The Smiths are proposing to extend the porch and build a bedroom over it. It ‘s not clear whether the new building would extend over the suspected grave. Robie said the Smiths are interested in working with the Historical Commission on this.
More research necessary
Robie said that for starters the history of John Winthrop Jr. and that of Mrs. Winthrop specifically would have to be researched, with the hope of discovering documents concerning her burial. She said the commission may hire a deed researcher as soon as possible to research the Smith property and the circumstances of how the land, which was meant to be town land appropriated for a graveyard in the early day of pilgrim settlement, fell into private hands.
Many of the graves in the cemetery are only inches away from the house. Some of the stones lean against the house. Kilgour added that a Mr. Dow ‘s grave lies now between the sidewalk on High Street and the wall of the house. Kilgour said when work on the town sewer was being installed, a stone with writing on it was removed, and he suspects another grave is located there, right in front of the house.
Robie said she can’t explain why the grave in question is set east to west and the rest are north and south. She said the land may have been set aside as a cemetery for the prominent citizens. The woman in question would have been the only one buried there for a while. The mother and child may had died at the same time or apart. Robie said these are all guesses at this time and need investigating.
Burial site a mystery
Robie said Mrs. Winthrop was John Winthrop Jr.’s wife, and she died from what was described as a fever in the 1630s, according to town records. She was an English woman who followed her husband to New England. John Winthrop’ s father and namesake came to New England at the same time to resume his duties as the governor of the Bay Colony. Her husband founded Ipswich not long before she died. After her death he went on to become the governor of Connecticut and never returned to Ipswich. Robie believes there were no other children of John and Mrs. Winthrop (buried in Ipswich.)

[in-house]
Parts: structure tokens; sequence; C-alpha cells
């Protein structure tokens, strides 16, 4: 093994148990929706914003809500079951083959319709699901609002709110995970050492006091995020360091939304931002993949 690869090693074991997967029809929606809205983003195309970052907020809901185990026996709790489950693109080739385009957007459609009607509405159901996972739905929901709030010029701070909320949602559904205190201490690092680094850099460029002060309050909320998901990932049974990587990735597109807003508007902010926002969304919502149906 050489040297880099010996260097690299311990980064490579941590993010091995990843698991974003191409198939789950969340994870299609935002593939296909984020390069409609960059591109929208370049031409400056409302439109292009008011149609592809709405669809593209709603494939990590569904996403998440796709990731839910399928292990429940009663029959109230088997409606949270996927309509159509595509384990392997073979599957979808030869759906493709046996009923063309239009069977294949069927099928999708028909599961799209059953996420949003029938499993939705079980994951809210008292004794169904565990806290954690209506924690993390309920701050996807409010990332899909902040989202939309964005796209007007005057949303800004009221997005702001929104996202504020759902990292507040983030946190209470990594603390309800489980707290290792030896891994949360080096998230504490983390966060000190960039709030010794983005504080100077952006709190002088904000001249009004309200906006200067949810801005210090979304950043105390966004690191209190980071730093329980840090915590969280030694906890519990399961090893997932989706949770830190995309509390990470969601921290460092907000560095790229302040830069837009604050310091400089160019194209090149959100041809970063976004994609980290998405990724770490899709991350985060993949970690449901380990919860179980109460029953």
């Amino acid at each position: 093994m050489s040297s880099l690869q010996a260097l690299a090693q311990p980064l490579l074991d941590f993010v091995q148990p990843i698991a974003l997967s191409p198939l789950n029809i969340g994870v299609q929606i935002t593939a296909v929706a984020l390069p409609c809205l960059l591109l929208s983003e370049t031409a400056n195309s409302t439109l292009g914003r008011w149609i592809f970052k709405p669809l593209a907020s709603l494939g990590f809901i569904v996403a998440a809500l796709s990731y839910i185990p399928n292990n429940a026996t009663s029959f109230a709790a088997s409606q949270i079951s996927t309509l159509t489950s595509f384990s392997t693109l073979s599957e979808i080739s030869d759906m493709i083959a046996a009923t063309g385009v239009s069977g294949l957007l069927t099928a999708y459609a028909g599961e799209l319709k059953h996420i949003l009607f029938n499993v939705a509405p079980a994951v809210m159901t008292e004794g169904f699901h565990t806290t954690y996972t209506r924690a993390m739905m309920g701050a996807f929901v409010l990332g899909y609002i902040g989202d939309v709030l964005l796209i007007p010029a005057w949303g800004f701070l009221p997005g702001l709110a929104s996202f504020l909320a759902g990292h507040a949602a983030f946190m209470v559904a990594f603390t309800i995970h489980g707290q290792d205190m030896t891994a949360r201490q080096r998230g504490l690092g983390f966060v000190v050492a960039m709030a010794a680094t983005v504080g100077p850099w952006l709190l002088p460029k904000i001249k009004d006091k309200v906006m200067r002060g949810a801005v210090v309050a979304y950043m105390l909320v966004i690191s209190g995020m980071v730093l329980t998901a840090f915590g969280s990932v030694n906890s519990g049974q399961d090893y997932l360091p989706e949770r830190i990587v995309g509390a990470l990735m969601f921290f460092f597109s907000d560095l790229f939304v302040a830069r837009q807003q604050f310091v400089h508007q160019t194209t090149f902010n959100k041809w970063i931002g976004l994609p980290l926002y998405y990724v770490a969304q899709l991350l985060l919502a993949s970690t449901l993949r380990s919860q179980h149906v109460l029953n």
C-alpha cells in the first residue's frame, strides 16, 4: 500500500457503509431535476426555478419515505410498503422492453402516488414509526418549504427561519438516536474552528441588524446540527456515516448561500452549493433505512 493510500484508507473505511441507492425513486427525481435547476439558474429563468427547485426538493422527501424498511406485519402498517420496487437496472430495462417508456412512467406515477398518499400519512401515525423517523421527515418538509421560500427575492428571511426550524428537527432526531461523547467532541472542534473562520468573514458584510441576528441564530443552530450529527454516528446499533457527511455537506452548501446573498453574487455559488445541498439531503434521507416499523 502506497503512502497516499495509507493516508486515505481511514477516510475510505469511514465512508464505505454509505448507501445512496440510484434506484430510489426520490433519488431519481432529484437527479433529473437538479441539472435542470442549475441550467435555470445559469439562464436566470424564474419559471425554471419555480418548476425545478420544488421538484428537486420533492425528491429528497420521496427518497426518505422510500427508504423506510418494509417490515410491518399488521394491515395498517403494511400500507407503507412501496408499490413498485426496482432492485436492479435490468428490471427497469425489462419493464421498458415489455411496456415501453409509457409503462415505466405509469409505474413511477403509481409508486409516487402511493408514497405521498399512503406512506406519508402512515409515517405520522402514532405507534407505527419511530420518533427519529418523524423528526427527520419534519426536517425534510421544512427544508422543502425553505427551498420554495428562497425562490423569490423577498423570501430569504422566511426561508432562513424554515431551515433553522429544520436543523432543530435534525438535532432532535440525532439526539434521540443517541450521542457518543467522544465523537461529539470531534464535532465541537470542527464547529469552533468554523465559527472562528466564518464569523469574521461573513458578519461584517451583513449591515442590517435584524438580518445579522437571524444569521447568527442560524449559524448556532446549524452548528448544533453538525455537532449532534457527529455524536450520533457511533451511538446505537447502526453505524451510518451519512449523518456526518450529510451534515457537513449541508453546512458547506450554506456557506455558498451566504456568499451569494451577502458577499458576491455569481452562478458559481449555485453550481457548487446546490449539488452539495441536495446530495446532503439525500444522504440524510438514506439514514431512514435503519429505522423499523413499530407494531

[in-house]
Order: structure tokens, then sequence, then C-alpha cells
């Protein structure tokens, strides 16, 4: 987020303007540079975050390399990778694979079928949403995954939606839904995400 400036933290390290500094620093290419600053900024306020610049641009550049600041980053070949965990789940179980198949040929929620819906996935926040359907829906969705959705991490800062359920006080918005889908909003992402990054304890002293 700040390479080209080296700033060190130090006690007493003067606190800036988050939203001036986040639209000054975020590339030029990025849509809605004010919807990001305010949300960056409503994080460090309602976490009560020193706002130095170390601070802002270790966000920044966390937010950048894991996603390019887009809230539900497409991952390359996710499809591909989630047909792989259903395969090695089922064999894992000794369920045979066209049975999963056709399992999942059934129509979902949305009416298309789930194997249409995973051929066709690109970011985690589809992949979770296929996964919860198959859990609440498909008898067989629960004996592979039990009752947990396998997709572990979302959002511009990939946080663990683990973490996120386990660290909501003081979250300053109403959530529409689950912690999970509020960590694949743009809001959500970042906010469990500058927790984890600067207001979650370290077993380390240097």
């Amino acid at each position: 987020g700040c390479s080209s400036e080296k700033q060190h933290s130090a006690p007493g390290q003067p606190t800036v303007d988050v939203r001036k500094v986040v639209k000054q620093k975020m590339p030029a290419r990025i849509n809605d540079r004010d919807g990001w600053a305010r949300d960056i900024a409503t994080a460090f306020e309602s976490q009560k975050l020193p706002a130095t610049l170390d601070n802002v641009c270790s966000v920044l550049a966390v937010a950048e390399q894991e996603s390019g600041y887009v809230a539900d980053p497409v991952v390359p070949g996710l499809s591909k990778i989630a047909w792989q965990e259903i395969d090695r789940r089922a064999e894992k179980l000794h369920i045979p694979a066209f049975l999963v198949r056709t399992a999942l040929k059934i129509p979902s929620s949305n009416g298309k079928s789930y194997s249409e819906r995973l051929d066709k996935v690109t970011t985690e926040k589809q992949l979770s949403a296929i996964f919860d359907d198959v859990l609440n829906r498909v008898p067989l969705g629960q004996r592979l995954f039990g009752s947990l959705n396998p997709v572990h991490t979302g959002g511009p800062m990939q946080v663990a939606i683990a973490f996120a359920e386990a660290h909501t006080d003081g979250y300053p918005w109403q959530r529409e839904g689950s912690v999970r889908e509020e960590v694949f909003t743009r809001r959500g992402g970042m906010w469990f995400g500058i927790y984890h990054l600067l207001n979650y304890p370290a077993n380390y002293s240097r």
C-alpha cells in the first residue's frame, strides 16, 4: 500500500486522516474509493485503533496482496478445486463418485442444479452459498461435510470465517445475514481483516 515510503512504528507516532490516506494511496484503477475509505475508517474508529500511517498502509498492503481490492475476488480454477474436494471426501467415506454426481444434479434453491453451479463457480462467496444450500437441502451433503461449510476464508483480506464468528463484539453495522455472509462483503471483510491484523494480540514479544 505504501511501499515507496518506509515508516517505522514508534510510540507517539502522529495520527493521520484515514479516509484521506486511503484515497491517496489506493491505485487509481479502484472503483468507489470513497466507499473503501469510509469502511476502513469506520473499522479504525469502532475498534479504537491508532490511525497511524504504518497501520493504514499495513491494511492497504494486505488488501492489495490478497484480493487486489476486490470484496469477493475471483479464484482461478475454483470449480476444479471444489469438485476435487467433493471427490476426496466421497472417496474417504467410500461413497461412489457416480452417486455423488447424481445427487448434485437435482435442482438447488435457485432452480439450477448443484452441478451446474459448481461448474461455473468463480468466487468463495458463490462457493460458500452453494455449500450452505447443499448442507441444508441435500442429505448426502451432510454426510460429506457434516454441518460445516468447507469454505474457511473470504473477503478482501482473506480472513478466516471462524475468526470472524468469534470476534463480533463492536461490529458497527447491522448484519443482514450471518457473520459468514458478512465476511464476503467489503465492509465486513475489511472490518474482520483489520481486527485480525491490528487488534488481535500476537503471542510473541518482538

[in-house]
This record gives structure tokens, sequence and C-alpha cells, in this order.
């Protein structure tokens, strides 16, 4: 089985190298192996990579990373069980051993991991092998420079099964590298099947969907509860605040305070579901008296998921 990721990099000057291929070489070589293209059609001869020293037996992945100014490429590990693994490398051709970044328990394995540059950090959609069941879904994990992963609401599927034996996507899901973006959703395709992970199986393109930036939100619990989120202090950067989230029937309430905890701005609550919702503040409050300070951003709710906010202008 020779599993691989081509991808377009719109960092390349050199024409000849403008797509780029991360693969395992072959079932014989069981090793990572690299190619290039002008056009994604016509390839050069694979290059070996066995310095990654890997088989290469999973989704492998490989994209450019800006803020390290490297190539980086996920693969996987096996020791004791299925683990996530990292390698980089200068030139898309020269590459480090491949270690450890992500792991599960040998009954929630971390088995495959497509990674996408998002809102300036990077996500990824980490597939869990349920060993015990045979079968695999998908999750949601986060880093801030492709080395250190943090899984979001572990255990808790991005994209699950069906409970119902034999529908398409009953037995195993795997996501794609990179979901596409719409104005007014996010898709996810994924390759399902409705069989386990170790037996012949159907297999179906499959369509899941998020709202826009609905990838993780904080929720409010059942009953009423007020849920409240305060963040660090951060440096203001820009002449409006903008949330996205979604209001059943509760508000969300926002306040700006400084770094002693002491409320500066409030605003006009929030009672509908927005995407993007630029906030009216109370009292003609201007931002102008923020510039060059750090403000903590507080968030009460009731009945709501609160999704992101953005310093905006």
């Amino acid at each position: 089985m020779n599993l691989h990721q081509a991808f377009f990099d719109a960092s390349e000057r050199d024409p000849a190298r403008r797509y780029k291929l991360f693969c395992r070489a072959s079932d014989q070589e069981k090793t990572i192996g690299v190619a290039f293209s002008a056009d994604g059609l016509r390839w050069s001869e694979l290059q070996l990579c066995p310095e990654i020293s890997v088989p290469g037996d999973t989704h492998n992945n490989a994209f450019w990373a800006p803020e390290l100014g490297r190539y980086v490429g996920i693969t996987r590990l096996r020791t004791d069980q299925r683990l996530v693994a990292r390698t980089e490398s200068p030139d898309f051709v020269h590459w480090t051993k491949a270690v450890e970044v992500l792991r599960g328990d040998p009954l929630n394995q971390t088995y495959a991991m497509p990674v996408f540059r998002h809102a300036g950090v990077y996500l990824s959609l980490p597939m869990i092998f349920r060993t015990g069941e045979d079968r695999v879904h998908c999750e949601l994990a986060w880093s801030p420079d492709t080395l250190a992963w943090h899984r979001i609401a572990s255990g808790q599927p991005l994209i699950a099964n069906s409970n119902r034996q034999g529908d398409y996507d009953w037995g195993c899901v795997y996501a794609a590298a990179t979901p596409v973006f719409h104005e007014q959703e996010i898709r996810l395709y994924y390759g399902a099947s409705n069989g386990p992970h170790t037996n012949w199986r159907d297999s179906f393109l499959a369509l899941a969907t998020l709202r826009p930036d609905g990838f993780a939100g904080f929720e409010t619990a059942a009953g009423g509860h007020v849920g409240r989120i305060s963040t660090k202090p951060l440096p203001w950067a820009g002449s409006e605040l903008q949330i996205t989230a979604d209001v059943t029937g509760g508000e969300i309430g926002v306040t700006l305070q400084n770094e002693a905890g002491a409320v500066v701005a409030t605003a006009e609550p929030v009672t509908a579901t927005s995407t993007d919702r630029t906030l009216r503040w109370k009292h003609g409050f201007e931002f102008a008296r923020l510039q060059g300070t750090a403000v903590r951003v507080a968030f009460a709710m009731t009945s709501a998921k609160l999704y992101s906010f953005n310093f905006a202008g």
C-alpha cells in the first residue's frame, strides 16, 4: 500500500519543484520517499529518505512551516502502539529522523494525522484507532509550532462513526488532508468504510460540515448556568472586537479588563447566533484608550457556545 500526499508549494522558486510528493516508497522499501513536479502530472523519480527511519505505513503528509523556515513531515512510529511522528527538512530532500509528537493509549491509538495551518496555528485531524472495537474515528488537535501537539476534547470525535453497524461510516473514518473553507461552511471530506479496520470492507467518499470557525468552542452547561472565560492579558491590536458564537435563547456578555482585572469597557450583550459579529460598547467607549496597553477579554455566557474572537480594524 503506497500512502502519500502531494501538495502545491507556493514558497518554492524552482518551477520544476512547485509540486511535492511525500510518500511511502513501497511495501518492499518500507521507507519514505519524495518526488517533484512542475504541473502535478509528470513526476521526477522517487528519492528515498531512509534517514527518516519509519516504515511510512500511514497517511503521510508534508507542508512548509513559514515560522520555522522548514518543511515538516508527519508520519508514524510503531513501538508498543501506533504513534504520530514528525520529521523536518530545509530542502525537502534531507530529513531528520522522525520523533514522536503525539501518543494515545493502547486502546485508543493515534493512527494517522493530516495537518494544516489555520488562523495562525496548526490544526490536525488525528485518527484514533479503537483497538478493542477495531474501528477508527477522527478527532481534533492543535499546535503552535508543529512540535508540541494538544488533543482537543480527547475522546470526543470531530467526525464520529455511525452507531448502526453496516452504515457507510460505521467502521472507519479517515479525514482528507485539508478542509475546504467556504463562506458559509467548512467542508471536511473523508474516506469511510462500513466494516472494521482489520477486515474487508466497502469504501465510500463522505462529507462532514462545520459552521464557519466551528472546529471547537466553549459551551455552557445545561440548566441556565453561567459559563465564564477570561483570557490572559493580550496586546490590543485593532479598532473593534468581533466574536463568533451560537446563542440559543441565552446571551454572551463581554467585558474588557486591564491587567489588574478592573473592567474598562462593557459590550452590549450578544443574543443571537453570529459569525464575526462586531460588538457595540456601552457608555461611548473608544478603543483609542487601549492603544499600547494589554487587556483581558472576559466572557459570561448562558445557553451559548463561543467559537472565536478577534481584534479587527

Robie said the reason the brick was laid over the coffin was because the grave would have been the first pilgrim grave in Ipswich and the surroundings at the time were home to wolves and other scavengers. To avoid the body being dug up and ravaged by animals it was covered with ballast bricks, which were used as weight on ships at the time.
“It fits the story of Mrs. Winthrop (Jr.),” said Robie.
Robie believes it would have been the bricks that kept the coffin in the good condition in which it was found about 30 years ago.
Kilgour wrote in his letter that, 30 years ago, he had called the cemetery superintendent when the machine hit the grave. He was told to “repair the top and recover the grave,” which he did.
Robie gives two reasons why the grave was forgotten by the Winthrop family, a name that is still prominent in town. She says the grave may have been marked with a wooden cross or a simple stone until a more elaborate stone could be ordered from England. She said a proper headstone would have been crafted in England and shipped here. It is possible that Winthrop had left Ipswich by that time and, since Mrs. Winthrop had no family here, her grave was left unmarked. Or, the headstone might have been misplaced or damaged over time. Records show that John Winthrop remarried in Connecticut.
Robie says, it remains to be proven that the grave in question is Mrs. Winthrop’s final resting place.
“It would be interesting to see where this story goes,” said Robie. “The Historical Commission wants to work with the Historical Society on this one. Walter Pojasek and Peter Lampropolous are heading up the investigation. “
Robie said it is one of the commission’s priorities at the moment, mainly because the Smiths need to move on with their project and the ZBA is waiting on a recommendation.
As for Kilgour, his letter was submitted to the ZBA i with a hand-drawn map of the burial site but it was unsigned.
“He knew it all the time and kept it a secret,” said Nathan Kilgour, Rupert Kilgour’s grandson. Nathan Kilgour said he had heard the story from his grandfather more than once.